The film ends with the not-so-subtle suggestion that, now that we can see the nature of the issues and should be righteously upset, we should do something about it.  While in and of itself, this might seem like the ultimate goal of this ostensibly educational documentary, Reich does a very good job in using a metaphor on his diminutive size.  Being small all of his life made him a target for bullies, so to protect himself, he allied himself with those bigger boys who could protect him.  But bullies don't just exist in grade school, and they don't just beat you up physically; they exist in the world of the economy, finance, and industry, and the wealthiest act in a manner in which they can entrench their wealth by keeping their distribution of that money as low as possible, which means lower wages for their workers, reduced health care, while minimizing the tax burden for themselves.  He contends that his own desire to educate the public is his means as a political commentator to be the one to help protect those who no longer have a voice in the arena of ideas from those bullies, and impels his viewers to stand up for themselves as well.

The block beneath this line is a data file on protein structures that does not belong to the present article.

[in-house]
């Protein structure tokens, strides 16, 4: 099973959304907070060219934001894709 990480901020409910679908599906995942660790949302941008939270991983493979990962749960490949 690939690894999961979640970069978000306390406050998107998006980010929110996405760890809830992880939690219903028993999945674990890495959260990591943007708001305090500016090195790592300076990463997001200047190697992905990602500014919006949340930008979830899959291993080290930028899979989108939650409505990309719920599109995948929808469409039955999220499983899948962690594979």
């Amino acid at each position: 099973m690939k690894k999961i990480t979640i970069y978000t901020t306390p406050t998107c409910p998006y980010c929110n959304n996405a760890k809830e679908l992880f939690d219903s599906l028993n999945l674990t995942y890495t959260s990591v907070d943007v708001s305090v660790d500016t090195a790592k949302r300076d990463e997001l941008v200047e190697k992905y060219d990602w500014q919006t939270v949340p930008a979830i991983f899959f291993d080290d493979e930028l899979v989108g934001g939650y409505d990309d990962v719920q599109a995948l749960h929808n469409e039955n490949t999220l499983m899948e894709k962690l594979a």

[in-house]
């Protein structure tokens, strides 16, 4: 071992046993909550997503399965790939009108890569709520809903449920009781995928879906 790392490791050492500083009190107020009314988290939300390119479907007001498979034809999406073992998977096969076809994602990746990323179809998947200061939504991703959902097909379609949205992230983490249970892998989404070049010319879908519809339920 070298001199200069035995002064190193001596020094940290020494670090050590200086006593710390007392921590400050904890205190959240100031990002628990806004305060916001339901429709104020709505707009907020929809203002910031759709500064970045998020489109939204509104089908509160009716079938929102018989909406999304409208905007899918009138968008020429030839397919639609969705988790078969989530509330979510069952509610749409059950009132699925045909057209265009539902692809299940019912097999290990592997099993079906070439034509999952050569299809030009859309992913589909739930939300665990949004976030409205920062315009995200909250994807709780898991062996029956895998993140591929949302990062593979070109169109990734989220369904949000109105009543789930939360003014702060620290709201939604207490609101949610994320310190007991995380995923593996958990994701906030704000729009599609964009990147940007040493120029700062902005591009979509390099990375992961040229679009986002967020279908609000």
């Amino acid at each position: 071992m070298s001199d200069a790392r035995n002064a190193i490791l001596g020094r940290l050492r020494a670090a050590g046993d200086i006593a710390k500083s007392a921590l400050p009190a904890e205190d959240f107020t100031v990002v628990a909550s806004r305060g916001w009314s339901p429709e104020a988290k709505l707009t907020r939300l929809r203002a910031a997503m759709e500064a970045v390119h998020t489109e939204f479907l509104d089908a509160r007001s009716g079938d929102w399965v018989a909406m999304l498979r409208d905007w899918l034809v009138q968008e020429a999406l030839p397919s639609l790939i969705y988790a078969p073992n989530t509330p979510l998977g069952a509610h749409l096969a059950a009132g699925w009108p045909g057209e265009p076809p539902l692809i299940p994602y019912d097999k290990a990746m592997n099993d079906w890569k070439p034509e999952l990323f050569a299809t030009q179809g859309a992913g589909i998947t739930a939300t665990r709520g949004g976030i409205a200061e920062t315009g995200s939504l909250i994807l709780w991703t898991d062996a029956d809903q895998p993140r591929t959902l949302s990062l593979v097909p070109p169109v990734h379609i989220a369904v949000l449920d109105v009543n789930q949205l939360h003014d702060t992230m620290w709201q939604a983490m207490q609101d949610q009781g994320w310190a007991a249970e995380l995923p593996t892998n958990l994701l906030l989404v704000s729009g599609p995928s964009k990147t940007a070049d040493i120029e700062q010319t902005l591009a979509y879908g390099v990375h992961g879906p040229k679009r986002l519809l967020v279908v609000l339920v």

Such activism may ruffle the feathers of those already inclined to think that anything that is meant to disrupt the free market and redistribute wealth is a bad thing, but it is also very likely that those who feel this way would not ever watch a documentary by an economist like Robert Reich.  However, Inequality for All is definitely a film that strives to reach the ears of listeners in the political middle, neither extoling the virtues of the far left, nor condemning the beliefs of the far right, seeing the extremes as by-products of extreme social and economic shifts in the country.  While the corporations, billionaires who contribute millions to campaigns, and political PACs have the ear of the politicians in Washington, Reich contends that there is no one looking out for the little guy.  Only by making our voices be heard, with the facts on our side, can we hope to protect the nation's prosperity from the current alarming rate of economic inequality.  Regardless of where you stand in the political spectrum, Reich's common-sense approach, married to director Jacob Kornbluth's visually appealing presentation, makes for a compelling case that only those predisposed to rejecting any message based on the messenger could find offense in.

Qwipster's rating:

2013 Vince Leo